Writing hooks#

A Hook class accepts messages from all configured channels, and processes them however it likes. A common scenario is to forward or sync messages from one channel to another.

The following methods are recognised:

The following events can be implemented to collect, replace, or drop messages:

Note that channel filtering is not provided out-of-the-box – each hook will receive messages from all connected channels. Most likely you’ll want to add a channels config entry which should take a list of channel names, and resolve them at initialisation.

Host interaction#

You can work with plugs, channels, groups, and other hooks by accessing them via the Host instance at Hook.host. Typically you should accept a list of objects in your config, then add config properties like Plug.Property to access them via an attribute.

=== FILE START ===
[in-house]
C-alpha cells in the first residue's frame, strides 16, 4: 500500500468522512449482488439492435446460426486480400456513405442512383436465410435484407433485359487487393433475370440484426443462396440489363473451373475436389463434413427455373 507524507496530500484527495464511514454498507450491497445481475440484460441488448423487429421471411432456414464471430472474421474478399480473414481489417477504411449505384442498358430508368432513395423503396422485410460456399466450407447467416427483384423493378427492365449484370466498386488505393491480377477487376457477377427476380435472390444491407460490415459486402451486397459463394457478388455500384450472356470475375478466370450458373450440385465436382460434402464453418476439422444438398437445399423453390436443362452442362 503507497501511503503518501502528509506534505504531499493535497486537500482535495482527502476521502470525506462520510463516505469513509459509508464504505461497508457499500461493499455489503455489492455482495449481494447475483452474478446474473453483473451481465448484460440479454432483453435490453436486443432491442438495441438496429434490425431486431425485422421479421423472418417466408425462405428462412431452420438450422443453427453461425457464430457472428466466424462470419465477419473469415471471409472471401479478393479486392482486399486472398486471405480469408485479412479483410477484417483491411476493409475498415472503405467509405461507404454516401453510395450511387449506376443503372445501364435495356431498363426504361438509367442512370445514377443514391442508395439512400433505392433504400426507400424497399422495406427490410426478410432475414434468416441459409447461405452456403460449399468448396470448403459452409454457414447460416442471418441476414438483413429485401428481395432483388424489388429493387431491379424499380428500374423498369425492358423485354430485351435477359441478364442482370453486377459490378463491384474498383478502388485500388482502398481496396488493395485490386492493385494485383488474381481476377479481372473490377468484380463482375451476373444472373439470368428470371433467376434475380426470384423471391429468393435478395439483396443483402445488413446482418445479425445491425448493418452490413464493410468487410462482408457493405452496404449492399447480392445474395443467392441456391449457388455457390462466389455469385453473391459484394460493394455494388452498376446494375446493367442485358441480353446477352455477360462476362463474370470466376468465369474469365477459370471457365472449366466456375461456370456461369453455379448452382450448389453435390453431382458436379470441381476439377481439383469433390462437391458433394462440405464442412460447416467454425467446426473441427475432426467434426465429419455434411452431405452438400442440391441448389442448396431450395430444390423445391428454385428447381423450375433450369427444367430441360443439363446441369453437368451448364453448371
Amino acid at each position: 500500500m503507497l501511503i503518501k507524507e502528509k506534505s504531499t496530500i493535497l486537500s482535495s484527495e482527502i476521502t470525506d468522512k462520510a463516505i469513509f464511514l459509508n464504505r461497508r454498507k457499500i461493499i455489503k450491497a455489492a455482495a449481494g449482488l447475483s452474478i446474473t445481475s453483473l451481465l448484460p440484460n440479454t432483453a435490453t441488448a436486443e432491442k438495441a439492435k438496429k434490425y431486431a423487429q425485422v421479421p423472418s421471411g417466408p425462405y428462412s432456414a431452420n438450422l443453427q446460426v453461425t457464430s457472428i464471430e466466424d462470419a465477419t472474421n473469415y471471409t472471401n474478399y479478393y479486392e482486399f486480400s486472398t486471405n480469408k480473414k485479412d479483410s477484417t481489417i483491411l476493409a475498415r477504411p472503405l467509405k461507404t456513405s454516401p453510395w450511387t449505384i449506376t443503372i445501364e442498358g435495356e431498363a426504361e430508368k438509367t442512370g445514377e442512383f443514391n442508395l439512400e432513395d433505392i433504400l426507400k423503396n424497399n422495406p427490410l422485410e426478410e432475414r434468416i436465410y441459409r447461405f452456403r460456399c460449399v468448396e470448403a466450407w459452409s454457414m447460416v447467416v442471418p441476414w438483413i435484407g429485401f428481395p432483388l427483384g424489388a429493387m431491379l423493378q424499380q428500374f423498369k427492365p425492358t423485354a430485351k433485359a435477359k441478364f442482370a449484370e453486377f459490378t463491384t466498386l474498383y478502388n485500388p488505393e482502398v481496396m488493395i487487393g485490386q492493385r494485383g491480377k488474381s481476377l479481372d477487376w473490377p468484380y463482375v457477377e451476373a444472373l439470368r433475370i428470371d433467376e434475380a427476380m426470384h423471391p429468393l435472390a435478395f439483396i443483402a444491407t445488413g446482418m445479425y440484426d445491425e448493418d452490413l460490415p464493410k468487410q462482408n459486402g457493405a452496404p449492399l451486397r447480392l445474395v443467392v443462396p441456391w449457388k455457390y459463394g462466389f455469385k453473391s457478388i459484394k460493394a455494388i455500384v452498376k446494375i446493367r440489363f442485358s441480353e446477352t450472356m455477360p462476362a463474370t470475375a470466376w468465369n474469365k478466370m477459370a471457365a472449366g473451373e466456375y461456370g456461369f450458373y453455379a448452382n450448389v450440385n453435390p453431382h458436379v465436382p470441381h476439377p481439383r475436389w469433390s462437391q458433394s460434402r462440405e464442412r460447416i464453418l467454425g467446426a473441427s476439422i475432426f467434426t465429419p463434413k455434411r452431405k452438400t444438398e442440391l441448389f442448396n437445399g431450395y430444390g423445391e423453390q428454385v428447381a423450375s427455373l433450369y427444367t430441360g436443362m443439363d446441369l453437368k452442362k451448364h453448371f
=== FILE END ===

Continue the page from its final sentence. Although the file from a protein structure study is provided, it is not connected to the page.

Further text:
Plug & channel identifiers#

When working with plugs and channels, only refer to them by name when reading from user-provided config (e.g. to initially retrieve them). These names are liable to change if the user edits their setup, so if you were to store information about a channel or plug then it would become decoupled.

Instead, use Plug.network_id to identify plugs, and Channel.source for channels, which should be based on constants from the underlying network (see Persistent identifiers).

Resource hooks#

In some cases, you may design a hook that acts as a single resource for other hooks, where only one such hook may be active, and other hooks retrieve it via the host. Rather than needing a setting to specify the hook name, as well as logic to ensure only one can be registered, you can subclass ResourceHook instead of Hook.

Resources can be accessed via Host.resources, keyed by the hook’s class rather than its name, but is defined and added to a host in the same way as a regular hook.